As part of the recent changes to employment relations legislation, new paid family and domestic violence leave has now been introduced for employees. This change is effective from 1st February 2023.

It is important to note that the paid component of this leave is currently only applicable to businesses with more than 15 people. This paid leave will be applicable to small businesses (i.e. those with less than 15 people) from 1st August 2023.

The key highlights of this legislation are as follows:

  • Full-time, part-time and casual employees will be able to access 10 days of paid family and domestic violence leave in a 12-month period. It won’t be pro-rated for part-time or casual employees. In other words, the entitlement is 10 days regardless of the number of hours per week an employee works.
  • This new entitlement will replace the existing entitlement to 5 days of unpaid family and domestic violence leave
  • Employees who start on or after 1st February 2023 can access the full 10 days from their first day of work. The leave will renew on their work anniversary.
  • Employees who are already employed are able to access the full 10 days from 1st February 2023.  The leave then renews on their work anniversary date (not 1st February each year).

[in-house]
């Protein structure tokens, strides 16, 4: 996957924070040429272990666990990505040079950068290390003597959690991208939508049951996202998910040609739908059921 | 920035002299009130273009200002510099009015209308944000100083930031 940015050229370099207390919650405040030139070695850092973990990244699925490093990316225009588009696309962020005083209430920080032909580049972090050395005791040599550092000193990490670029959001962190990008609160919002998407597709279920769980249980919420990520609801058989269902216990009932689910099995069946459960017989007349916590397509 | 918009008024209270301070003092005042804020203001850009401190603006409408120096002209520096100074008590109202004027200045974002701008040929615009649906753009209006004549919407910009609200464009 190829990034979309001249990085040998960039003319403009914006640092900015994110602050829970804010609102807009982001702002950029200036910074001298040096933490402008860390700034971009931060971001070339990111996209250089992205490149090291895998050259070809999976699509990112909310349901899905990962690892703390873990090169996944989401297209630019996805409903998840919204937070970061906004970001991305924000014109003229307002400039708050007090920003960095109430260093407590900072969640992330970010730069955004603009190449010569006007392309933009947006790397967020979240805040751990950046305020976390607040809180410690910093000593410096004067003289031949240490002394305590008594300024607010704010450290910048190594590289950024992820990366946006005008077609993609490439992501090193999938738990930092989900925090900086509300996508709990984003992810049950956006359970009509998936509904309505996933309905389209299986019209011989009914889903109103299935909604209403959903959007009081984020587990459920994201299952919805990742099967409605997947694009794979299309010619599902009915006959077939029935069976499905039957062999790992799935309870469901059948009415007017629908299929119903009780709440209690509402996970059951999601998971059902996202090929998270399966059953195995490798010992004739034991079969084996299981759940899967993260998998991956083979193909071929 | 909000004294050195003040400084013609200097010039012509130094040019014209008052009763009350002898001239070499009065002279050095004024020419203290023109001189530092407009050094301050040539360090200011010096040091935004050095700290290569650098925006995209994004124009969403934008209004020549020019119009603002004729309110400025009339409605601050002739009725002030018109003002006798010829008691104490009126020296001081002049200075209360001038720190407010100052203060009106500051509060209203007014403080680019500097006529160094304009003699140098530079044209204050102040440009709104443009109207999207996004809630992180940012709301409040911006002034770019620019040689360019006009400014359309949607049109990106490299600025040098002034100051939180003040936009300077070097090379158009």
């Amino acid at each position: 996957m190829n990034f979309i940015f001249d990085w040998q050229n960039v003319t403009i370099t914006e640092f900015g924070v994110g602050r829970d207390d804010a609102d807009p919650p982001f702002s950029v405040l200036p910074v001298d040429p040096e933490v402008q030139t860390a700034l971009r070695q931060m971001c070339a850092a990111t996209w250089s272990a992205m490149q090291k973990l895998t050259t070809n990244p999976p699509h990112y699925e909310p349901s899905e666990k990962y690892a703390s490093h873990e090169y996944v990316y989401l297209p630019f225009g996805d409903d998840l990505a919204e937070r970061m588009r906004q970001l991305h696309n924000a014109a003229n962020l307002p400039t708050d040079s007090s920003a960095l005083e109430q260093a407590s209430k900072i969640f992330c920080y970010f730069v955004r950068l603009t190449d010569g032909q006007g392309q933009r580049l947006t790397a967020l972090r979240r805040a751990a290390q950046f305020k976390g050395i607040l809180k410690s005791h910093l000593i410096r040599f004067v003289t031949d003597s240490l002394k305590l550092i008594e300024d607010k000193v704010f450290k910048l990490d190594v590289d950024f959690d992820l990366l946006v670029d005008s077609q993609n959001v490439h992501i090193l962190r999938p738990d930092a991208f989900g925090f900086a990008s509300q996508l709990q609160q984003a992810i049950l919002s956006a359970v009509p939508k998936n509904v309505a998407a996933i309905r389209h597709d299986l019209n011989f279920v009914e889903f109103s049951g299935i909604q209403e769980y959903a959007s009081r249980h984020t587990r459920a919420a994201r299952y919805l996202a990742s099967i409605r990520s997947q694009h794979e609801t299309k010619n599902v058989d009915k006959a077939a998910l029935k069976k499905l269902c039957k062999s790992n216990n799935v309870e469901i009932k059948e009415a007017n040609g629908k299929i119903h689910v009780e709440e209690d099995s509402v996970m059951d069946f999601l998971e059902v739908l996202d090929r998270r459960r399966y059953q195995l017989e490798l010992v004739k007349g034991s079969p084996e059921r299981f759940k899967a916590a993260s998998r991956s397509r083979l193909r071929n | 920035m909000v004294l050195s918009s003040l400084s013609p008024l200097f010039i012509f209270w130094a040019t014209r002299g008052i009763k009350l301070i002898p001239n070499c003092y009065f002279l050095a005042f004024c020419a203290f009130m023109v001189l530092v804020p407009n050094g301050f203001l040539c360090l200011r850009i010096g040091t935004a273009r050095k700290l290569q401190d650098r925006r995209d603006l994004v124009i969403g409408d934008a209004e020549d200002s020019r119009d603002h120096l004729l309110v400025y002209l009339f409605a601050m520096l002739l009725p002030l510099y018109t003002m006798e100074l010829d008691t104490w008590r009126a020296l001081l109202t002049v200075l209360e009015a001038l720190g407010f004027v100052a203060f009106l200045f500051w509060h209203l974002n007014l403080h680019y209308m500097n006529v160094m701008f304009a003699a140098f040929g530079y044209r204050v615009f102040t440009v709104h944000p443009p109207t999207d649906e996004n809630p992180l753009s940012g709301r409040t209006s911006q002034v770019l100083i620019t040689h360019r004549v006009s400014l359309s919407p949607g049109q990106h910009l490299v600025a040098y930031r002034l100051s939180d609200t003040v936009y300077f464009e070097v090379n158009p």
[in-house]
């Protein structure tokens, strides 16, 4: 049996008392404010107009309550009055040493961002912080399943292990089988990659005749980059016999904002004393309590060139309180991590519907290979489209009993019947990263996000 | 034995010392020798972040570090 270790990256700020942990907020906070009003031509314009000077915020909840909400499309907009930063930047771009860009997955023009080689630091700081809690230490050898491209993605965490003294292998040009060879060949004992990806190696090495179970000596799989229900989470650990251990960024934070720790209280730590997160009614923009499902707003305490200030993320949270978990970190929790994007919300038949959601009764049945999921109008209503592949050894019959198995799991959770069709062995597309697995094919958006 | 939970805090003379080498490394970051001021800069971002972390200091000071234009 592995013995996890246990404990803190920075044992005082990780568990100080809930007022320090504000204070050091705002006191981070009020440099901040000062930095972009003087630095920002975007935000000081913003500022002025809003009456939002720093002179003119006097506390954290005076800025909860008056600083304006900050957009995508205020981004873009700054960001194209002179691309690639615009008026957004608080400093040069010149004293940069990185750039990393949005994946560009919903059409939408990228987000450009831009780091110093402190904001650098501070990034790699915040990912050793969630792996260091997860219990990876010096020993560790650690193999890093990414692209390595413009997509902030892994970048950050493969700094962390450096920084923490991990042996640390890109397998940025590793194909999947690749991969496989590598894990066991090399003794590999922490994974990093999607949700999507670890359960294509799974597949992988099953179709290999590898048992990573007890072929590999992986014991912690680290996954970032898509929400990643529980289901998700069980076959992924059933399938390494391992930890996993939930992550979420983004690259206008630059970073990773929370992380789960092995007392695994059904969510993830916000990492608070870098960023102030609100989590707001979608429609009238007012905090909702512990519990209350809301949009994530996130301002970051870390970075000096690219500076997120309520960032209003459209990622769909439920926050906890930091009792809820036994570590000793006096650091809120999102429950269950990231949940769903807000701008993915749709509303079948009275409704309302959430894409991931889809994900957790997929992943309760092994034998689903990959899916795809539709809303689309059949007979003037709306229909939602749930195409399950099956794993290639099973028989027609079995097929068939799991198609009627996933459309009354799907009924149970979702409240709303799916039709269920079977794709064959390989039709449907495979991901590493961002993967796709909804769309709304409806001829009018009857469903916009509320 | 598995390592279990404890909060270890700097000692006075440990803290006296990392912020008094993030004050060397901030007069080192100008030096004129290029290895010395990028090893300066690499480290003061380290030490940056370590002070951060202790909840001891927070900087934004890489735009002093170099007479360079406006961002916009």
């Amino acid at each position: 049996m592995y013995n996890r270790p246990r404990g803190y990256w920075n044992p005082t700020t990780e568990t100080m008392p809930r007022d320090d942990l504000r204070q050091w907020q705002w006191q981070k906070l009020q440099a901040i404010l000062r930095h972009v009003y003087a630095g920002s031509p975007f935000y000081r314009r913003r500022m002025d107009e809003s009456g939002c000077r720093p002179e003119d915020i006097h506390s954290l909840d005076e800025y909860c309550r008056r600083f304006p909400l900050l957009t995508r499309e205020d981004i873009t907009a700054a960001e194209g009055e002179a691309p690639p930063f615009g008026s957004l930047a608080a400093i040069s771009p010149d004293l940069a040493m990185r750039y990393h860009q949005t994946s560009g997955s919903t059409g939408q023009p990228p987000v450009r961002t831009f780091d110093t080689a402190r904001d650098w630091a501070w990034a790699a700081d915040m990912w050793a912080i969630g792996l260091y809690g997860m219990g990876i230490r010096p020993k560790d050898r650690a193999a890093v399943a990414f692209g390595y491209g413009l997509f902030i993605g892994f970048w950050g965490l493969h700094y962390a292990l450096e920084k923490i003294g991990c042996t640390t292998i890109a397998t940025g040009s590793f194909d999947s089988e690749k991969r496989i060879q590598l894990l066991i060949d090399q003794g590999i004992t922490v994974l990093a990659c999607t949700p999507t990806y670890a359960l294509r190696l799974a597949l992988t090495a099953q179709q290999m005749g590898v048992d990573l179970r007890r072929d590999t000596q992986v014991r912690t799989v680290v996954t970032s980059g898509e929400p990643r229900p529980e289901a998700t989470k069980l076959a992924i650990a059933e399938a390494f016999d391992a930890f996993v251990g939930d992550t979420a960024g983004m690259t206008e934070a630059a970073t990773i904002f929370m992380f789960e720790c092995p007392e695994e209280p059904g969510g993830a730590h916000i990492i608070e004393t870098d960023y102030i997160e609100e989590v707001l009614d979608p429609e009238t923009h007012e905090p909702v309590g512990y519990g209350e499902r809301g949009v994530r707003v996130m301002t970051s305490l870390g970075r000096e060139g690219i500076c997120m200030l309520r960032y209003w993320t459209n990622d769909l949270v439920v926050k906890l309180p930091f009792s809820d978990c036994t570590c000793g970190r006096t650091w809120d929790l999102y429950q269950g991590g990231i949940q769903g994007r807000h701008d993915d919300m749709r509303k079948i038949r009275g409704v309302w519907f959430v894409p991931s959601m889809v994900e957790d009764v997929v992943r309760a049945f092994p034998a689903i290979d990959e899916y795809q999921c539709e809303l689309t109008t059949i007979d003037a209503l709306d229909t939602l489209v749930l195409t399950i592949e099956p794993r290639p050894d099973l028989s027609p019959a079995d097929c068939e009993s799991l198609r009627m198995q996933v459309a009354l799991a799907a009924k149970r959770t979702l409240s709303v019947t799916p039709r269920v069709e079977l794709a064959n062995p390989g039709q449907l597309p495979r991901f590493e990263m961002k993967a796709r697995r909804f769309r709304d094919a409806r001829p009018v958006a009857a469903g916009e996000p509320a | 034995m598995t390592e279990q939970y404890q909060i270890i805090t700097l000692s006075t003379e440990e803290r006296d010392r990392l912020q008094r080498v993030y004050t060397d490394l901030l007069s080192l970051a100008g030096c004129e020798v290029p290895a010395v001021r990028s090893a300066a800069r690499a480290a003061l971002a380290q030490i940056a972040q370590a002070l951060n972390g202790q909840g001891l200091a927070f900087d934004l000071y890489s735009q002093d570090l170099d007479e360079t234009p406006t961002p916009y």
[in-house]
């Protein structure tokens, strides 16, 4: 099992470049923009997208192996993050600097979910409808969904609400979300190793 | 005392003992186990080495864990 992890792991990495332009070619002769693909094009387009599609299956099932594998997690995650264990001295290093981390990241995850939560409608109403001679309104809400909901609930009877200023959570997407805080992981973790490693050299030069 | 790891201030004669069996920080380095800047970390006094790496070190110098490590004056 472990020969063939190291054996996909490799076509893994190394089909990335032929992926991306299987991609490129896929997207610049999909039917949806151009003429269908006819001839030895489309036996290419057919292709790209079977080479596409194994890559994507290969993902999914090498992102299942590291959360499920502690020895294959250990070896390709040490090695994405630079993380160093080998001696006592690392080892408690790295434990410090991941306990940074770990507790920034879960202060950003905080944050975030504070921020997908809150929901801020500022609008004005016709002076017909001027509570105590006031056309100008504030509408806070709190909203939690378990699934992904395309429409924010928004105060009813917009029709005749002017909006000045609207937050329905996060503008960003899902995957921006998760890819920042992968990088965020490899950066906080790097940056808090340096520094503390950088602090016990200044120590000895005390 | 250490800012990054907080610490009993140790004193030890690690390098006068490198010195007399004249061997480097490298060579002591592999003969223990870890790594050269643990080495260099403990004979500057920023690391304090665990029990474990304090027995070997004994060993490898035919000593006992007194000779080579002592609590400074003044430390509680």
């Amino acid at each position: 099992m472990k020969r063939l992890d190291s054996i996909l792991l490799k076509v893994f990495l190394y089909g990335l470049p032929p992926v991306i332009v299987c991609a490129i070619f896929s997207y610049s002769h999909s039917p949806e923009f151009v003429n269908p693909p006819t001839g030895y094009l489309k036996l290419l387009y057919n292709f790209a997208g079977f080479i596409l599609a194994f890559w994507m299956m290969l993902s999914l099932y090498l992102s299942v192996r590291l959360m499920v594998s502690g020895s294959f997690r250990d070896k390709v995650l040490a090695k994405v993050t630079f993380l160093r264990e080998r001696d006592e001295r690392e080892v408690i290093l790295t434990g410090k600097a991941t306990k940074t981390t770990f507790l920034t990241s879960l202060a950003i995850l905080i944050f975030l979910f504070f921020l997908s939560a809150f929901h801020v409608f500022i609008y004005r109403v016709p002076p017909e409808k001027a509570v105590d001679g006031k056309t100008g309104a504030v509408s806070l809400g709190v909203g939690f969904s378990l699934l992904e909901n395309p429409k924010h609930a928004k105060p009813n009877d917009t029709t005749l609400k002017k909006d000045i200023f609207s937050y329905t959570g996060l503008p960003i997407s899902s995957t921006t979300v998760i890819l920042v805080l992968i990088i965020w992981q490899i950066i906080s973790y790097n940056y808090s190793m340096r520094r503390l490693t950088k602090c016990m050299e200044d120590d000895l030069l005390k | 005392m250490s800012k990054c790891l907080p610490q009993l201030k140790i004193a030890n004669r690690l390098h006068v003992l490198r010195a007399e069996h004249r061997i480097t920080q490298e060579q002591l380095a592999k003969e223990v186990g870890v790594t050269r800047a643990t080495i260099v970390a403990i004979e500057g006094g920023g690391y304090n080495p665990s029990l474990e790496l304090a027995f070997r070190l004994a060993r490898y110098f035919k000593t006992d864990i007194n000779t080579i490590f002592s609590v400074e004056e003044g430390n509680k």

• The full 10-day leave entitlement will be available upfront, however it won’t accumulate from year to year if it’s not used.
  • From 1 February 2023, there are rules about information that must not be included on an employee’s pay slip relating to paid family and domestic violence leave – more on this below.

Who does the leave apply to? What is a “close relative”?

Under the new provisions, family and domestic violence means violent, threatening or other abusive behaviour by an employee’s close relative, a current or former intimate partner, or a member of their household that both:

  • seeks to coerce or control the employee and
  • causes them harm or fear.

A close relative is:

  • an employee’s
    • spouse or former spouse
    • de facto partner or former de facto partner
    • child
    • parent
    • grandparent
    • grandchild
    • sibling
  • a child, parent, grandparent, grandchild or sibling of an employee’s current or former spouse or de fact partner, or
  • a person related to the employee according to Aboriginal or Torres Strait Islander kinship rules.

When does this leave apply?

Employees (including part-time and casual employees) can take this paid leave if they need to do something to deal with the impact of family and domestic violence.

This could include, for example:

  • making arrangements for their safety, or the safety of a close relative (including relocation)
  • attending court hearings
  • accessing police services
  • attending counselling, and/or
  • attending appointments with medical, financial or legal professionals.

How is the leave paid?

Full-time and part-time employees can take paid family and domestic violence leave at their full pay rate for the hours they would have worked if they weren’t on leave.